Truth is, in machining, you never "cut to the numbers", meaning if something needs to be exactly 1" long, and your stock is 1.050"  long, you don't immediately cut off .050". You cut off .025", which should give you a length of 1.025", but say it actually measures 1.030". 

    So, next, I'll divide the amount I need to cut off in half, in this case .015" and cut that. Measure the part again, expecting 1.015, but it actually measures 1.010". Your part has heated from the previous cuts (grown in length so you actually cut off more than you intended), and  your tool has dulled slightly, which is another variable in consistency of cut.

    So I now have to take off .010". I'll cut .005" and measure again. If it measures 1.004", I'll once again take off half, or .002" and measure again. From that point I'll "nibble" off the rest until I'm a few ten thousandths over length, than without making an adjustment, I'll make a "clean up" pass. That usually brings it to length, or close enough.

    In theory. And that's on a block that's already flat, parallel, and square. On raw stock, it's a bit more complicated.

    Imagine a mold with a few moving parts in it. I used to be amazed that a mold you could lift with 2 hands could cost upwards of $40K. Not anymore.

    Mike

    .I kinda knew about the. many passes thing, just using lazy math.
    The rest was a fascinating and amazingly generous and concise sharing of the techniques employed to accomplish that degree of precision. 🙏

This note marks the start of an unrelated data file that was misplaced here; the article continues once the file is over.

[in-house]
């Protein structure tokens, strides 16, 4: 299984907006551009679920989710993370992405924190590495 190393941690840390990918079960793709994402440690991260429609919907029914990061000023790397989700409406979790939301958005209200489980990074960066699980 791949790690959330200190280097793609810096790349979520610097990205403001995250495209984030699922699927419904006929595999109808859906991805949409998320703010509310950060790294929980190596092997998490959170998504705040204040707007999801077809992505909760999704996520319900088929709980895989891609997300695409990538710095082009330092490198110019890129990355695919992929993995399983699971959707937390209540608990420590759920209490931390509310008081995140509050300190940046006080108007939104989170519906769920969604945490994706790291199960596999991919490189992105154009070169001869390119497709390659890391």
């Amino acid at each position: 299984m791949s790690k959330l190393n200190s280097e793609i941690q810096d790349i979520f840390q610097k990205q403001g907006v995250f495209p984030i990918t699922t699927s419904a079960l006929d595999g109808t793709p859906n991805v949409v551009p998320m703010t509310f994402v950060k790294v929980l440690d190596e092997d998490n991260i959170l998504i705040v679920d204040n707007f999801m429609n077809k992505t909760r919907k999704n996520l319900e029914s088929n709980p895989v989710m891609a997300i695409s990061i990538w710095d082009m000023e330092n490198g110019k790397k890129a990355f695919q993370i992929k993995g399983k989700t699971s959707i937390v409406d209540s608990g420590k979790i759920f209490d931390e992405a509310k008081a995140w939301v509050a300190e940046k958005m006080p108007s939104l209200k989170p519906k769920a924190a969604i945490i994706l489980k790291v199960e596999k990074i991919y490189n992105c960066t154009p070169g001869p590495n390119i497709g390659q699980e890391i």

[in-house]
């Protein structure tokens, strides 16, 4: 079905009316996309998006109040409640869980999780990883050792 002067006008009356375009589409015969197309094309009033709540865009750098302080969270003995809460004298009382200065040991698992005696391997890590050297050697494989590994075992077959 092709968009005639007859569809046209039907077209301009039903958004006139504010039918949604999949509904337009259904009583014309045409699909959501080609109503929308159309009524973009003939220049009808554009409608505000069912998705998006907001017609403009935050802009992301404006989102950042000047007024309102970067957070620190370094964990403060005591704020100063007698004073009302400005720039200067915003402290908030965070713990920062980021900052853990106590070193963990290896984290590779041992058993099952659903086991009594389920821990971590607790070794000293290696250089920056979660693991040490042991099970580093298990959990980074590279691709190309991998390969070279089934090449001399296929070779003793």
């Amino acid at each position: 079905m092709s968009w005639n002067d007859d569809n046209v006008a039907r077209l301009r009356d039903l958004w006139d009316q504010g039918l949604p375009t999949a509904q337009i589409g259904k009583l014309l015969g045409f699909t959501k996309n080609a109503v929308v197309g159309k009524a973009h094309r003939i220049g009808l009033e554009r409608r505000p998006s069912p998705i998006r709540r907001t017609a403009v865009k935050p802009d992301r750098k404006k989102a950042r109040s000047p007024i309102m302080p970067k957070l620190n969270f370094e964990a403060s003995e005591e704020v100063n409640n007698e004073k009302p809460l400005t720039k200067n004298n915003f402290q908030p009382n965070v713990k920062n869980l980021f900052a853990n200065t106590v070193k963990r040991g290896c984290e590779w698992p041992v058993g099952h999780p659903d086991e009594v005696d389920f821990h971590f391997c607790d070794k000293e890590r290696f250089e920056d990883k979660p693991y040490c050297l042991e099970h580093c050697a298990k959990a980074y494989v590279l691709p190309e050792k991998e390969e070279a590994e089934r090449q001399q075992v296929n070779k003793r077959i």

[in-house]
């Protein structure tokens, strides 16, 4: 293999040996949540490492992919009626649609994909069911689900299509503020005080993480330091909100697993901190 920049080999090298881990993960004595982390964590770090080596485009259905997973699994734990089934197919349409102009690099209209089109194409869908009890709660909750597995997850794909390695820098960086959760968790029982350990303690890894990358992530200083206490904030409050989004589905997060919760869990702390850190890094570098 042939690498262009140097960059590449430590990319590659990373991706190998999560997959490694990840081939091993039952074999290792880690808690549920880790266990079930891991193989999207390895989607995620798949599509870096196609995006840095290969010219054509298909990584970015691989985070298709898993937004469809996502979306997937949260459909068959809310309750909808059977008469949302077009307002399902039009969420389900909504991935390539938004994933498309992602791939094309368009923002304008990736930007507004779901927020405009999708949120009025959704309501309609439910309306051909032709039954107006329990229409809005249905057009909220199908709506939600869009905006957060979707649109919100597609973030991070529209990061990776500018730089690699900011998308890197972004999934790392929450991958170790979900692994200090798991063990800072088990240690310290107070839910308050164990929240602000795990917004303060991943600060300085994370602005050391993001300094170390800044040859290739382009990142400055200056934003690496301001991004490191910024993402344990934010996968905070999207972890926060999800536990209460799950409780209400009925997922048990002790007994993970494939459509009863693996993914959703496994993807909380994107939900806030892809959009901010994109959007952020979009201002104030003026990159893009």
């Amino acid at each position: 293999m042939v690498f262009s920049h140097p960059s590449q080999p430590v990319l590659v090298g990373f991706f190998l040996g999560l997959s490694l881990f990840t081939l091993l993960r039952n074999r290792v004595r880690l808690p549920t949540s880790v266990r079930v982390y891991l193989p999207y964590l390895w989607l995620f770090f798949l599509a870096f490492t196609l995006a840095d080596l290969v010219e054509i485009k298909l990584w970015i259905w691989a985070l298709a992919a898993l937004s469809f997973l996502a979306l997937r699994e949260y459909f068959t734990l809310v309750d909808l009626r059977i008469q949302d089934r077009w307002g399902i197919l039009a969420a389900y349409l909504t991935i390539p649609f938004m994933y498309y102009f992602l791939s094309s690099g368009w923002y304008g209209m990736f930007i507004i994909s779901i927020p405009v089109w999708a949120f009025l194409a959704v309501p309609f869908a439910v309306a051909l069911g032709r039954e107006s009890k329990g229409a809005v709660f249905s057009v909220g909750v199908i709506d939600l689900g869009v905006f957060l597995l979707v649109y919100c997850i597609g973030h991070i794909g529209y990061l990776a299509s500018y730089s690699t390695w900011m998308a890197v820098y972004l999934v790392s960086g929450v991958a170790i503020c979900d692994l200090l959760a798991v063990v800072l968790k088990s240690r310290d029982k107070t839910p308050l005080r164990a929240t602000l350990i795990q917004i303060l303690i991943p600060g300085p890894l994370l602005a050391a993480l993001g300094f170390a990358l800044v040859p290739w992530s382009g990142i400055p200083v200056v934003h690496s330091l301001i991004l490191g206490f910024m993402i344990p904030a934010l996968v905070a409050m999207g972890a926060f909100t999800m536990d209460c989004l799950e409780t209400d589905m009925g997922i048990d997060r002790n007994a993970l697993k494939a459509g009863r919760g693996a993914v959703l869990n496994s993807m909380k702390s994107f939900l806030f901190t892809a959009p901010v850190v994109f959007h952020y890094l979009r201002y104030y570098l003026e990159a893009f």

At that level of accuracy, does the ambient temperature affect the measurement at a given time?
    That's all I got.

    Paul
  • LinefinderLinefinder Moderator Posts: 7,249 Senior Member
    Yes, it does, especially with a surface grinder, which as the name implies, doesn't cut....it grinds. Which imparts heat into the part which makes it grow at the same time your grinding wheel is wearing away.

    So. dousing your part with water isn't a good idea,because it cools your part below ambient and it will measure smaller than it really is. So, when you're "close", you go outside and smoke a cig or two while the part attains "ambient". You go back in and do it some more........when you're close, you go back outside and smoke another cig or two while the part cools again.

    Then your "supervisor" pokes her head out the door and asks "It's not breaktime...what are you doing out here?".

    Then you say, "Okay, Karen".................and wink.

    Mike

    "Walking away seems to be a lost art form."
    N454casull
  • tennmiketennmike Senior Member Posts: 27,452 Senior Member
    PFD said:
    .I kinda knew about the. many passes thing, just using lazy math.
    The rest was a fascinating and amazingly generous and concise sharing of the techniques employed to accomplish that degree of precision. 🙏

    At that level of accuracy, does the ambient temperature affect the measurement at a given time?
    That would be a YES. If you go out in the steel yard and grab a round bar that has been sitting in the sun a while, then it will have 'grown' in both length and girth from temperature expansion. During cutting passes, most CNC machines I'm familiar with use either flood or spray cooling on the part being machined to keep the part from 'growing' during the machining process and causing machining errors after they've cooled off. And I don't know, but highly suspect, that Linefinder's work area is climate controlled and materials from which he machines parts are inside that area, if possible.
    Fun fact. Railroad rails have a set gap between rails to allow for expansion of the rails without causing them to butt together and cause track distortion.
    And high tension electrical transmission lines sag from expansion when under high current flow. Sometimes they sag considerably.

      I refuse to answer that question on the grounds that I don't know the answer”
    ― Douglas Adams